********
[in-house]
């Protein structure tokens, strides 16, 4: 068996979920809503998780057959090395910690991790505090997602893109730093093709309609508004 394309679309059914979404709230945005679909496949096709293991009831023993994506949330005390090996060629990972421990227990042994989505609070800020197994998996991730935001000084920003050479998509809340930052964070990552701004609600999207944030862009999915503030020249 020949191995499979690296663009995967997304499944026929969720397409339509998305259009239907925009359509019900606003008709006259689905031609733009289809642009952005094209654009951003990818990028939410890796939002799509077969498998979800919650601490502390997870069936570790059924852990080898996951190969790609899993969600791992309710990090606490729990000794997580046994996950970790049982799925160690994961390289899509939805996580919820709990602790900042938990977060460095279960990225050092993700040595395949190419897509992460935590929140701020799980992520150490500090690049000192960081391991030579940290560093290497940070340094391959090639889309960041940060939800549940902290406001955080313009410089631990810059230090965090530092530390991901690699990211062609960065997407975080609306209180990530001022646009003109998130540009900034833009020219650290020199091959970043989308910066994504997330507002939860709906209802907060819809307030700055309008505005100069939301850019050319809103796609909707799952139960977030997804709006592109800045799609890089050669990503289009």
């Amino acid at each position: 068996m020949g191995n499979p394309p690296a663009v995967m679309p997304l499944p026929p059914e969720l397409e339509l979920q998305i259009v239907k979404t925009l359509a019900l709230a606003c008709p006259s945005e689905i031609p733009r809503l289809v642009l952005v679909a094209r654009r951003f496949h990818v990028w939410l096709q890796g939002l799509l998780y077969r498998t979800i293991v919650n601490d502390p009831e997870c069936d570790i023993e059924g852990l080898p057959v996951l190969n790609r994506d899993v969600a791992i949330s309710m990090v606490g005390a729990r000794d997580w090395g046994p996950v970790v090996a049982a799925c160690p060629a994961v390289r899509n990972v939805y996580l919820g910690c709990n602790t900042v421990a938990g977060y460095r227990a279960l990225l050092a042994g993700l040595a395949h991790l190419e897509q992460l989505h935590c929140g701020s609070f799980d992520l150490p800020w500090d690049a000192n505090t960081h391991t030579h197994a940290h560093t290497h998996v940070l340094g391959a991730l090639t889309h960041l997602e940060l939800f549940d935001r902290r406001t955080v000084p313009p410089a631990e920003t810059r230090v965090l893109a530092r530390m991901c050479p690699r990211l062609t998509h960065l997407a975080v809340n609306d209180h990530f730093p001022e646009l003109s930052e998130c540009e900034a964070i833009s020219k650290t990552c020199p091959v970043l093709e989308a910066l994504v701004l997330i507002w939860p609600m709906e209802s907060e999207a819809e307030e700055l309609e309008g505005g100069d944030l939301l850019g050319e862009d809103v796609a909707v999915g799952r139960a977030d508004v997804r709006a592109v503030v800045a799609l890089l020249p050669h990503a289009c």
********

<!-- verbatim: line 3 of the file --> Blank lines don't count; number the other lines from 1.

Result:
């Amino acid at each position: 068996m020949g191995n499979p394309p690296a663009v995967m679309p997304l499944p026929p059914e969720l397409e339509l979920q998305i259009v239907k979404t925009l359509a019900l709230a606003c008709p006259s945005e689905i031609p733009r809503l289809v642009l952005v679909a094209r654009r951003f496949h990818v990028w939410l096709q890796g939002l799509l998780y077969r498998t979800i293991v919650n601490d502390p009831e997870c069936d570790i023993e059924g852990l080898p057959v996951l190969n790609r994506d899993v969600a791992i949330s309710m990090v606490g005390a729990r000794d997580w090395g046994p996950v970790v090996a049982a799925c160690p060629a994961v390289r899509n990972v939805y996580l919820g910690c709990n602790t900042v421990a938990g977060y460095r227990a279960l990225l050092a042994g993700l040595a395949h991790l190419e897509q992460l989505h935590c929140g701020s609070f799980d992520l150490p800020w500090d690049a000192n505090t960081h391991t030579h197994a940290h560093t290497h998996v940070l340094g391959a991730l090639t889309h960041l997602e940060l939800f549940d935001r902290r406001t955080v000084p313009p410089a631990e920003t810059r230090v965090l893109a530092r530390m991901c050479p690699r990211l062609t998509h960065l997407a975080v809340n609306d209180h990530f730093p001022e646009l003109s930052e998130c540009e900034a964070i833009s020219k650290t990552c020199p091959v970043l093709e989308a910066l994504v701004l997330i507002w939860p609600m709906e209802s907060e999207a819809e307030e700055l309609e309008g505005g100069d944030l939301l850019g050319e862009d809103v796609a909707v999915g799952r139960a977030d508004v997804r709006a592109v503030v800045a799609l890089l020249p050669h990503a289009c």